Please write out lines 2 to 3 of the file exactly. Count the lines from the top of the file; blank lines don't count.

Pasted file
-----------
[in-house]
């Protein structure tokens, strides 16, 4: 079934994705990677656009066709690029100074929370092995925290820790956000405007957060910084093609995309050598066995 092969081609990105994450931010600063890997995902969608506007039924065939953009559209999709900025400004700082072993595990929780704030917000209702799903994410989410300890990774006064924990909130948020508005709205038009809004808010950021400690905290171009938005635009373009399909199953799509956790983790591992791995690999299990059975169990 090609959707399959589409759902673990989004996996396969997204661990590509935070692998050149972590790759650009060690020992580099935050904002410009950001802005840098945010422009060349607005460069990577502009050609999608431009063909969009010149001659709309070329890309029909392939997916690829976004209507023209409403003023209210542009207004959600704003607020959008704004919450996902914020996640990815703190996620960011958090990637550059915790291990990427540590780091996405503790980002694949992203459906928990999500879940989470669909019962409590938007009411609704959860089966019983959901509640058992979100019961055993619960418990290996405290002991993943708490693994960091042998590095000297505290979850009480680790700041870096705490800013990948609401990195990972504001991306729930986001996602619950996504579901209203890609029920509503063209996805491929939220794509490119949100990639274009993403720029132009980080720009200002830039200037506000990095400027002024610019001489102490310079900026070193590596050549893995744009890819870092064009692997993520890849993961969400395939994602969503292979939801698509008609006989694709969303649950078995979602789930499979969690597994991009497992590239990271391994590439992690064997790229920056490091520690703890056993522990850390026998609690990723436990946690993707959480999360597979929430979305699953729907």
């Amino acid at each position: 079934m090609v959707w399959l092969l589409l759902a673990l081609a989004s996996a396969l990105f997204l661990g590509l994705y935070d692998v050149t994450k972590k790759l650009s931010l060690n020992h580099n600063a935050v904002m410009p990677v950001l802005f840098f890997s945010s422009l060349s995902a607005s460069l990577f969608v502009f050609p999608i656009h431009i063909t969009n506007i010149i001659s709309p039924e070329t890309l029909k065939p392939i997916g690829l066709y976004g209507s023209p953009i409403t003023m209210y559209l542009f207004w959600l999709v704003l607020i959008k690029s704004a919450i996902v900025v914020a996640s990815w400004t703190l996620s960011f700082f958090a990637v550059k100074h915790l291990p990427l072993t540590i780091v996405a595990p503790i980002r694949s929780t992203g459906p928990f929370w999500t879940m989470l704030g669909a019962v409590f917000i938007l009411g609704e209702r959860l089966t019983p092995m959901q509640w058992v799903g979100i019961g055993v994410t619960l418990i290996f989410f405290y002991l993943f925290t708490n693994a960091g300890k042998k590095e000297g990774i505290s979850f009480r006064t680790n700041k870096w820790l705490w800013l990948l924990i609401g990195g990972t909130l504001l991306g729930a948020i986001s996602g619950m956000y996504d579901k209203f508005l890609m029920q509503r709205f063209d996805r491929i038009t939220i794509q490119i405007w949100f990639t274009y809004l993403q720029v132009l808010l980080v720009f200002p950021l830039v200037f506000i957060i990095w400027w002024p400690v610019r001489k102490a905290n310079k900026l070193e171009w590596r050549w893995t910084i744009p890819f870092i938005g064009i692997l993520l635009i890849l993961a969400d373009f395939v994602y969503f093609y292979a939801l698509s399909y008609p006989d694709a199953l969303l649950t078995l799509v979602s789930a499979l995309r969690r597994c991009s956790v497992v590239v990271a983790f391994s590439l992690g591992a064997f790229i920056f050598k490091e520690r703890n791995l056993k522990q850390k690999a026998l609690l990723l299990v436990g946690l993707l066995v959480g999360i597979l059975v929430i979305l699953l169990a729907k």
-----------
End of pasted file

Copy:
């Protein structure tokens, strides 16, 4: 079934994705990677656009066709690029100074929370092995925290820790956000405007957060910084093609995309050598066995 092969081609990105994450931010600063890997995902969608506007039924065939953009559209999709900025400004700082072993595990929780704030917000209702799903994410989410300890990774006064924990909130948020508005709205038009809004808010950021400690905290171009938005635009373009399909199953799509956790983790591992791995690999299990059975169990 090609959707399959589409759902673990989004996996396969997204661990590509935070692998050149972590790759650009060690020992580099935050904002410009950001802005840098945010422009060349607005460069990577502009050609999608431009063909969009010149001659709309070329890309029909392939997916690829976004209507023209409403003023209210542009207004959600704003607020959008704004919450996902914020996640990815703190996620960011958090990637550059915790291990990427540590780091996405503790980002694949992203459906928990999500879940989470669909019962409590938007009411609704959860089966019983959901509640058992979100019961055993619960418990290996405290002991993943708490693994960091042998590095000297505290979850009480680790700041870096705490800013990948609401990195990972504001991306729930986001996602619950996504579901209203890609029920509503063209996805491929939220794509490119949100990639274009993403720029132009980080720009200002830039200037506000990095400027002024610019001489102490310079900026070193590596050549893995744009890819870092064009692997993520890849993961969400395939994602969503292979939801698509008609006989694709969303649950078995979602789930499979969690597994991009497992590239990271391994590439992690064997790229920056490091520690703890056993522990850390026998609690990723436990946690993707959480999360597979929430979305699953729907």
């Amino acid at each position: 079934m090609v959707w399959l092969l589409l759902a673990l081609a989004s996996a396969l990105f997204l661990g590509l994705y935070d692998v050149t994450k972590k790759l650009s931010l060690n020992h580099n600063a935050v904002m410009p990677v950001l802005f840098f890997s945010s422009l060349s995902a607005s460069l990577f969608v502009f050609p999608i656009h431009i063909t969009n506007i010149i001659s709309p039924e070329t890309l029909k065939p392939i997916g690829l066709y976004g209507s023209p953009i409403t003023m209210y559209l542009f207004w959600l999709v704003l607020i959008k690029s704004a919450i996902v900025v914020a996640s990815w400004t703190l996620s960011f700082f958090a990637v550059k100074h915790l291990p990427l072993t540590i780091v996405a595990p503790i980002r694949s929780t992203g459906p928990f929370w999500t879940m989470l704030g669909a019962v409590f917000i938007l009411g609704e209702r959860l089966t019983p092995m959901q509640w058992v799903g979100i019961g055993v994410t619960l418990i290996f989410f405290y002991l993943f925290t708490n693994a960091g300890k042998k590095e000297g990774i505290s979850f009480r006064t680790n700041k870096w820790l705490w800013l990948l924990i609401g990195g990972t909130l504001l991306g729930a948020i986001s996602g619950m956000y996504d579901k209203f508005l890609m029920q509503r709205f063209d996805r491929i038009t939220i794509q490119i405007w949100f990639t274009y809004l993403q720029v132009l808010l980080v720009f200002p950021l830039v200037f506000i957060i990095w400027w002024p400690v610019r001489k102490a905290n310079k900026l070193e171009w590596r050549w893995t910084i744009p890819f870092i938005g064009i692997l993520l635009i890849l993961a969400d373009f395939v994602y969503f093609y292979a939801l698509s399909y008609p006989d694709a199953l969303l649950t078995l799509v979602s789930a499979l995309r969690r597994c991009s956790v497992v590239v990271a983790f391994s590439l992690g591992a064997f790229i920056f050598k490091e520690r703890n791995l056993k522990q850390k690999a026998l609690l990723l299990v436990g946690l993707l066995v959480g999360i597979l059975v929430i979305l699953l169990a729907k």